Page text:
The enigma of Madame La Cave

The enigma of Madame La Cave

Adding glamour to India’s wine culture, getting it a social media following, and demystifying vintages is second nature to Madhulika Dhall

Madame La Cave. The name evokes a sense of mystery, intrigue and exotica; echoing Gothic drama or Baroness Orczy’s novels. But when Madhulika Dhall adopted the title two years ago, it was for a more prosaic reason. She had taken over wine retail at Brindco — India’s leading wine importer, run by her husband Aman Dhall — and opened a plush wine store, La Cave, at Delhi’s Select City Walk. The store, elegantly decorated in wood and crystal, could well be from a Paris arcade.

The Madame La Cave moniker is not to create a grandiose persona, Dhall clarifies to me on the sidelines of the elegant wine-tasting soiree, The Fine Wine Affair, on the lawns of The Oberoi, Bengaluru. Quite the opposite, it is to help make a connection with wine consumers, bridging gaps that have long existed between consumers and sellers in the Indian wine trade.

“There has been too much pretentiousness involved,” she explains, showing me her card which reads Chief Consumer, a neat way to align herself with both the curious wine newcomer and the well-heeled drinker. “India isn’t yet a developed market and buyers need to feel at ease. In my store, I make the buying experience accessible without scaring them off,” says the 38-year-old. She also hosts glamorous wine soirées and tastings, which have Delhi society scrambling to attend.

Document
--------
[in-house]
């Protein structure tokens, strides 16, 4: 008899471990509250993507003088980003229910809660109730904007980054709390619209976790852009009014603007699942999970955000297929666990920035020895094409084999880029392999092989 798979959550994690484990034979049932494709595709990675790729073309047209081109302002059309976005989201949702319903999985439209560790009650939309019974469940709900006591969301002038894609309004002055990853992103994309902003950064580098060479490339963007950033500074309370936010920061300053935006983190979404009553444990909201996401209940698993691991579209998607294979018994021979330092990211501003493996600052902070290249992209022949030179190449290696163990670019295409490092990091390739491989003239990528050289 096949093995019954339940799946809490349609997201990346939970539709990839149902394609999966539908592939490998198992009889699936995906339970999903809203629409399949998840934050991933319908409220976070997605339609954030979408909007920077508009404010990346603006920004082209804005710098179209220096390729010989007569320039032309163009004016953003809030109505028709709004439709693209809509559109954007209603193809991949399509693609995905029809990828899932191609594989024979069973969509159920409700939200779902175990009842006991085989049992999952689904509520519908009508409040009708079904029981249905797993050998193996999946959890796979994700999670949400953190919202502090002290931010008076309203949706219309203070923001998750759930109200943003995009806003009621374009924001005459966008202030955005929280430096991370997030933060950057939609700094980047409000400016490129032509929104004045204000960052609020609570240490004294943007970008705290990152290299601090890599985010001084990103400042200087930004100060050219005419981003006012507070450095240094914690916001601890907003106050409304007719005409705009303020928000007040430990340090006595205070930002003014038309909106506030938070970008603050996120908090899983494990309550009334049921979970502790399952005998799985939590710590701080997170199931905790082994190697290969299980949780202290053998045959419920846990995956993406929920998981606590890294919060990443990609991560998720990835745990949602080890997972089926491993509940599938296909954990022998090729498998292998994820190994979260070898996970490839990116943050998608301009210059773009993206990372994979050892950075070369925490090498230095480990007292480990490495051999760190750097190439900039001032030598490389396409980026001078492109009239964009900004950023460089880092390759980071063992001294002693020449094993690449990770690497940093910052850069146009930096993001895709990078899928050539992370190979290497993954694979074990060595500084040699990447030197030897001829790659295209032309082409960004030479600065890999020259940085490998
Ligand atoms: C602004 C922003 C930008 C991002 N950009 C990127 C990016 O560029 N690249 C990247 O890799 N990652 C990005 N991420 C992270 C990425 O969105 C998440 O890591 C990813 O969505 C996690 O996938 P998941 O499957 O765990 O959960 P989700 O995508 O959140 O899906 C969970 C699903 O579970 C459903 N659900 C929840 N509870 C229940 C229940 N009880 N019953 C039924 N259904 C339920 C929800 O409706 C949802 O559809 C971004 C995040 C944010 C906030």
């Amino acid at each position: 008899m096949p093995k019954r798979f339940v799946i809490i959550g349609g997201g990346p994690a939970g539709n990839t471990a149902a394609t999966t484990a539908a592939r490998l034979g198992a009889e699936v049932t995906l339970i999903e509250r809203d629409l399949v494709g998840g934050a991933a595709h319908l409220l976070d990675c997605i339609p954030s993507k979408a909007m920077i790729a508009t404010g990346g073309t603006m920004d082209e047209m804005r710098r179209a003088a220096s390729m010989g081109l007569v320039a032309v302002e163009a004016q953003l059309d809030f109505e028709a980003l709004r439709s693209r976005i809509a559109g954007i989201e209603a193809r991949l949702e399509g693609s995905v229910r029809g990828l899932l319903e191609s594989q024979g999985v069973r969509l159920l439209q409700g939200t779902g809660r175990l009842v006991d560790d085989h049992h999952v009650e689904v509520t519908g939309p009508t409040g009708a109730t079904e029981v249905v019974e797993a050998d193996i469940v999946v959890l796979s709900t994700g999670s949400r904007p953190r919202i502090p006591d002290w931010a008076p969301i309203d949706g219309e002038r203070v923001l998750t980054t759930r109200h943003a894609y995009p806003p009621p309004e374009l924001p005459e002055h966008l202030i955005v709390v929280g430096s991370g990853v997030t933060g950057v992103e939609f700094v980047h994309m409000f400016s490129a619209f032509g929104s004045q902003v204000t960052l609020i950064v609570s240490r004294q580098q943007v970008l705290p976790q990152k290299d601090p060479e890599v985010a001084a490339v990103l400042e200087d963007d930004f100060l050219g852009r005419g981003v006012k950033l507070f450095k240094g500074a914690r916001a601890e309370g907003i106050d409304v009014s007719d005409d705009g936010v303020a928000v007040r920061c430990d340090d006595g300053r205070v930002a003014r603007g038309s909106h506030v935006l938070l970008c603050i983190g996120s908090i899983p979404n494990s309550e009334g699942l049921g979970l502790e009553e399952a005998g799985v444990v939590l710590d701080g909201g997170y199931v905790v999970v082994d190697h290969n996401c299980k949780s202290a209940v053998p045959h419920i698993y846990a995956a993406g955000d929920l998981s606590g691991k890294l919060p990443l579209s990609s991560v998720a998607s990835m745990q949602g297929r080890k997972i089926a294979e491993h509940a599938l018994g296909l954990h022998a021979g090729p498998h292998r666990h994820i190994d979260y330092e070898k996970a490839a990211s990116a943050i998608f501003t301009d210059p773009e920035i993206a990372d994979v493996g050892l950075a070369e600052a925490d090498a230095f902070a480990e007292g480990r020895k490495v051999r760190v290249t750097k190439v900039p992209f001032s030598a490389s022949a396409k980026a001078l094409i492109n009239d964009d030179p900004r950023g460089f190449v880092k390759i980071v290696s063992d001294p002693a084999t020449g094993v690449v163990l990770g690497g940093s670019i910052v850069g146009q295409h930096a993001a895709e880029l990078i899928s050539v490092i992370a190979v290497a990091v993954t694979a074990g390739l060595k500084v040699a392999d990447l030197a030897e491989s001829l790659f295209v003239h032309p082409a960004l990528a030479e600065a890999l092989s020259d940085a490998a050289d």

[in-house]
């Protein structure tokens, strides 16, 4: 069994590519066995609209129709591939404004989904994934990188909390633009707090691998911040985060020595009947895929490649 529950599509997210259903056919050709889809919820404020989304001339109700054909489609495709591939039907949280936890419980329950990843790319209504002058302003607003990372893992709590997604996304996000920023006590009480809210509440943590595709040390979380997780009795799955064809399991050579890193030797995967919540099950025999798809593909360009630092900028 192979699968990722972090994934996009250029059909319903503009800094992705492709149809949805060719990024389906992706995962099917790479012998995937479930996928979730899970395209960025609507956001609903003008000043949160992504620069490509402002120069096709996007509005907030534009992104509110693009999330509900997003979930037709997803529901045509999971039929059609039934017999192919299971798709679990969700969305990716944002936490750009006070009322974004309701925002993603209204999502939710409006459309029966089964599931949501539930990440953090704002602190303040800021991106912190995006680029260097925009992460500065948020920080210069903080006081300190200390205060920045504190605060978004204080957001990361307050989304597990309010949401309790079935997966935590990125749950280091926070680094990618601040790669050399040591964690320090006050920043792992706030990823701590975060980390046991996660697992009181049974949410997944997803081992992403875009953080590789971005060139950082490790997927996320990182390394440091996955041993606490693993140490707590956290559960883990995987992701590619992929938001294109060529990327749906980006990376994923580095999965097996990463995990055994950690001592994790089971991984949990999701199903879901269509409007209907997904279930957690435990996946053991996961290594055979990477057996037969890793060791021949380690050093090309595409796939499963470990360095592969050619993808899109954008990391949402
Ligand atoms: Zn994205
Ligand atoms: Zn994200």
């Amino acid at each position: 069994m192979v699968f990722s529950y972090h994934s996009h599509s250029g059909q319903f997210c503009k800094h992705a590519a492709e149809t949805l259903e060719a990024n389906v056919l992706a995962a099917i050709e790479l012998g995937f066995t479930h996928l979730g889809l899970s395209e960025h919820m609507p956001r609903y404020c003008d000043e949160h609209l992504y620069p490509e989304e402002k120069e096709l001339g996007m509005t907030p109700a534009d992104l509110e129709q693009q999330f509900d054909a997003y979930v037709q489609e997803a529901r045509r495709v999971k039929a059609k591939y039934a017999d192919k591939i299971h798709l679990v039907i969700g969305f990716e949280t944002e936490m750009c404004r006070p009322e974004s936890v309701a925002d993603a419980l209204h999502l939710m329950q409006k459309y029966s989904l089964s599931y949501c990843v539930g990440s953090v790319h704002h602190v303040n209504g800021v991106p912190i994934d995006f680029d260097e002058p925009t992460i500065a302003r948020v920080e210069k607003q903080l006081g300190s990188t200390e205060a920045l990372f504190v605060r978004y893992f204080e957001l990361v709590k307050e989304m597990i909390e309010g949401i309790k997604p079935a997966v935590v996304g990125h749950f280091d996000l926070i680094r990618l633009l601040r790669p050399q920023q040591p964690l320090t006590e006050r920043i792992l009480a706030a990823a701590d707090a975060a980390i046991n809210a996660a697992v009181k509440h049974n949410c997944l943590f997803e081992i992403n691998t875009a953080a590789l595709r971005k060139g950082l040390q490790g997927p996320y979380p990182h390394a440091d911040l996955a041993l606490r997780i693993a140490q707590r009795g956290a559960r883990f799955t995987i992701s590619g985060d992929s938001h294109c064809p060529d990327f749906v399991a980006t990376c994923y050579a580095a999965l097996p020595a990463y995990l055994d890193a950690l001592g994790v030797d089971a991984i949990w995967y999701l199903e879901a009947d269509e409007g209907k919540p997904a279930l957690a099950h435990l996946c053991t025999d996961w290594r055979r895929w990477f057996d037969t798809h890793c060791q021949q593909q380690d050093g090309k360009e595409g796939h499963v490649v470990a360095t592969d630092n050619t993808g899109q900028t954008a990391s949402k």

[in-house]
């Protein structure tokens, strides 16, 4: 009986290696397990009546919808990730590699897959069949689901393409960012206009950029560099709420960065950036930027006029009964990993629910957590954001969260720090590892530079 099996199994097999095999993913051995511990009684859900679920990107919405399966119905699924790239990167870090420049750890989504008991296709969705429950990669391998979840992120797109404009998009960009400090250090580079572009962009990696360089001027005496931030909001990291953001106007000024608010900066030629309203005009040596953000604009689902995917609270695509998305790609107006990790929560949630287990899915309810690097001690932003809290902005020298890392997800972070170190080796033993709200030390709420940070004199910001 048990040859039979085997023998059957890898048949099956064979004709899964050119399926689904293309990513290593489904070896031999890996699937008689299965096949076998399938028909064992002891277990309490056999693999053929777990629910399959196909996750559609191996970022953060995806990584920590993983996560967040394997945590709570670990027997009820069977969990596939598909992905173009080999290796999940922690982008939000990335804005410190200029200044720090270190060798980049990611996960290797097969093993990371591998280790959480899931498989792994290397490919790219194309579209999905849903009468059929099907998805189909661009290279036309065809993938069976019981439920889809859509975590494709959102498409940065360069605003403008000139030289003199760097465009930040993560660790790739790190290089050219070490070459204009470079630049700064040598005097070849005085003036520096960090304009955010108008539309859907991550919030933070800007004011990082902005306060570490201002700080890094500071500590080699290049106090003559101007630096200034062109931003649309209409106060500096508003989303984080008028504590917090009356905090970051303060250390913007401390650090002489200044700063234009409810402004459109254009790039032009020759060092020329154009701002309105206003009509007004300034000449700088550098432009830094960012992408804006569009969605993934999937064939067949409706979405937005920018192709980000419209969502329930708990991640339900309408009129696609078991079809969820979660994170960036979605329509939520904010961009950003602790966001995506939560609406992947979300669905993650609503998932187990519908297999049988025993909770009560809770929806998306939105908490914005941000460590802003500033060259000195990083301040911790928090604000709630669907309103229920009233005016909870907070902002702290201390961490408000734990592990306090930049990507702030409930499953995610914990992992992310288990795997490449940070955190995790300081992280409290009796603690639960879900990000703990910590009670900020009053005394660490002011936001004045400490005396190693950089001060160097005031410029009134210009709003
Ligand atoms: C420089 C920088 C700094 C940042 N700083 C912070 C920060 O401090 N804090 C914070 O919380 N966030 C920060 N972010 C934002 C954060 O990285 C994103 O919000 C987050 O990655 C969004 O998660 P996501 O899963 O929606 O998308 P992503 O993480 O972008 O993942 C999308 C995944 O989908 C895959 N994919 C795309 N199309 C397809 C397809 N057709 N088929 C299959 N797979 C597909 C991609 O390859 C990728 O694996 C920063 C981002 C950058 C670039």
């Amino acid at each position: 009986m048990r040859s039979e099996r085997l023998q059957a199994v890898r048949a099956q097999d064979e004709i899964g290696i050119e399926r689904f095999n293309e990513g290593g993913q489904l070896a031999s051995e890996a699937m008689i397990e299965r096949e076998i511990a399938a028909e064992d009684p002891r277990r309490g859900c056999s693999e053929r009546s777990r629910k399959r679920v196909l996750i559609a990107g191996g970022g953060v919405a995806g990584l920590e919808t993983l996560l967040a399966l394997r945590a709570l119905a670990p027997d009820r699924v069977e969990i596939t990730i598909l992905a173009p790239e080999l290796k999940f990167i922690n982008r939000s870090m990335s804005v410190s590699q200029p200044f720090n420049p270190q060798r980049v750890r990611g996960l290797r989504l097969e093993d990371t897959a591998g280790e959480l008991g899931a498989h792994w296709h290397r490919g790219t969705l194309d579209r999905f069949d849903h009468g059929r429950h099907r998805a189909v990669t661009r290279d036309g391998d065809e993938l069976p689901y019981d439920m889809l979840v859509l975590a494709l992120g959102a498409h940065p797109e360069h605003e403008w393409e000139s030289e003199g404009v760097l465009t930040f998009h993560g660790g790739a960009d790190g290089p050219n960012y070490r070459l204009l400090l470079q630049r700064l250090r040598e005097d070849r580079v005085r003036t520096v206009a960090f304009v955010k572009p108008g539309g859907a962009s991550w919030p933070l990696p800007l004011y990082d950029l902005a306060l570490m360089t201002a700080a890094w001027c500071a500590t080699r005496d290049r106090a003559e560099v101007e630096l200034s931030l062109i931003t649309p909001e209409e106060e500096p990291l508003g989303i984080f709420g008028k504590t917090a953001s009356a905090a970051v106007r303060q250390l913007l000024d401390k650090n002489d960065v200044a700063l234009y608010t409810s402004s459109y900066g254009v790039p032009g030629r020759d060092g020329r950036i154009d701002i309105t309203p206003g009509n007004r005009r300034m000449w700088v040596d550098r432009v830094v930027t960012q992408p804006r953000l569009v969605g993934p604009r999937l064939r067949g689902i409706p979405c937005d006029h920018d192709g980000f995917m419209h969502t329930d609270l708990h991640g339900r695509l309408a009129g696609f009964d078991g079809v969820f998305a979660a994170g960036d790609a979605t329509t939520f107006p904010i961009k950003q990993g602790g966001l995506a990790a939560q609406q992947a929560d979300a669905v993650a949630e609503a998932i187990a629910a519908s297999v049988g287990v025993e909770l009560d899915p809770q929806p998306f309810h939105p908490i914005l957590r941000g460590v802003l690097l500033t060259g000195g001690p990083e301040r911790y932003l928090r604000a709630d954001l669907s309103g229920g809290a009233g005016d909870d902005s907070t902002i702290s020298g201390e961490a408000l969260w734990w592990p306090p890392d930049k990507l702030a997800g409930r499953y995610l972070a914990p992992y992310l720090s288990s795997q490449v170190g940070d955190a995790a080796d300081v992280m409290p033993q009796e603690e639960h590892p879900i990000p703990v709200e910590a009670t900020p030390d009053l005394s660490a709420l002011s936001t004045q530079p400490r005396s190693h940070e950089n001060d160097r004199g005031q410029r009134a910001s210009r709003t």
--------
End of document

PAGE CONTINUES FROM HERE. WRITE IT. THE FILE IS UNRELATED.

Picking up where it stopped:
Tastings and trials

At The Fine Wine Affair, Dhall is glamorous in a pale pink ensemble and high heels, her make-up impeccable. But she is also approachable and friendly. This helps break the ice with those who want to know about wine, but are rattled by the jargon and rituals surrounding it. I watch her lead a young professional around the prettily-designed pavilions (France, Italy, the Americas, New World) of the soiree, urging her to taste an Alsace Riesling she showed interest in.

She relaxes; you can see she is enjoying sipping the high-end wines Dhall uncorks, chatting easily with her. The young lady may not be a buyer for a Rs. 6,000 bottle of Sancerre from France’s Loire Valley, but, points out Dhall, “I want her to try it. It’s like I’m opening up my store for visitors to taste, experiment.” They invariable come back to buy something. “Often, people walk up to me and thank me for introducing them to a wine they love.”

La Cave stocks wines ranging from Rs. 800 to Rs. 60,000. But to Dhall, the Rs. 800-spending new buyer is as important as the big spenders. “Wine around the world has always been about food, friends and happy memories,” she comments, “I’m bridging that gap for Indian consumers.”

Bubbly on the menu

Selling wine in India has been an often frustrating task for importers, who must work with myriad government regulations, obscure rulings and a general lack of understanding for their products. There’s need for temperature-controlled warehousing, the taxation varies from state to state — obstacles a-plenty. Much of that, she admits, is handled by her husband’s team.